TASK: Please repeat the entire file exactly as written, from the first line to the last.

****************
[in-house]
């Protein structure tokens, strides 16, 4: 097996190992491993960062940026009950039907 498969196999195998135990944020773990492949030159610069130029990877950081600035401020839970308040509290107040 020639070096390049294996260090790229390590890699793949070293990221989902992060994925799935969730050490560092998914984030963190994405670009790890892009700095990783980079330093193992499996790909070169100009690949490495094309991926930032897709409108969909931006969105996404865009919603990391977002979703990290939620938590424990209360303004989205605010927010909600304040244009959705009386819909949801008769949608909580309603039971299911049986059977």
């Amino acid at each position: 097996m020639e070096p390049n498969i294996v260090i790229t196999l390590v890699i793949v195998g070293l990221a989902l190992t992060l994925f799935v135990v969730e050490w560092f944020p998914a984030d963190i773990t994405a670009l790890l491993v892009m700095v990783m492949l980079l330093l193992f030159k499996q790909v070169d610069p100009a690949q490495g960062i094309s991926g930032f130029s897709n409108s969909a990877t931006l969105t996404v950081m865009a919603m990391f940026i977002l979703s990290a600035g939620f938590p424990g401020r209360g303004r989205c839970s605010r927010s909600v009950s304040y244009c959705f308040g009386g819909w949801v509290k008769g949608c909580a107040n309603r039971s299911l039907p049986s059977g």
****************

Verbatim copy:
[in-house]
């Protein structure tokens, strides 16, 4: 097996190992491993960062940026009950039907 498969196999195998135990944020773990492949030159610069130029990877950081600035401020839970308040509290107040 020639070096390049294996260090790229390590890699793949070293990221989902992060994925799935969730050490560092998914984030963190994405670009790890892009700095990783980079330093193992499996790909070169100009690949490495094309991926930032897709409108969909931006969105996404865009919603990391977002979703990290939620938590424990209360303004989205605010927010909600304040244009959705009386819909949801008769949608909580309603039971299911049986059977």
């Amino acid at each position: 097996m020639e070096p390049n498969i294996v260090i790229t196999l390590v890699i793949v195998g070293l990221a989902l190992t992060l994925f799935v135990v969730e050490w560092f944020p998914a984030d963190i773990t994405a670009l790890l491993v892009m700095v990783m492949l980079l330093l193992f030159k499996q790909v070169d610069p100009a690949q490495g960062i094309s991926g930032f130029s897709n409108s969909a990877t931006l969105t996404v950081m865009a919603m990391f940026i977002l979703s990290a600035g939620f938590p424990g401020r209360g303004r989205c839970s605010r927010s909600v009950s304040y244009c959705f308040g009386g819909w949801v509290k008769g949608c909580a107040n309603r039971s299911l039907p049986s059977g």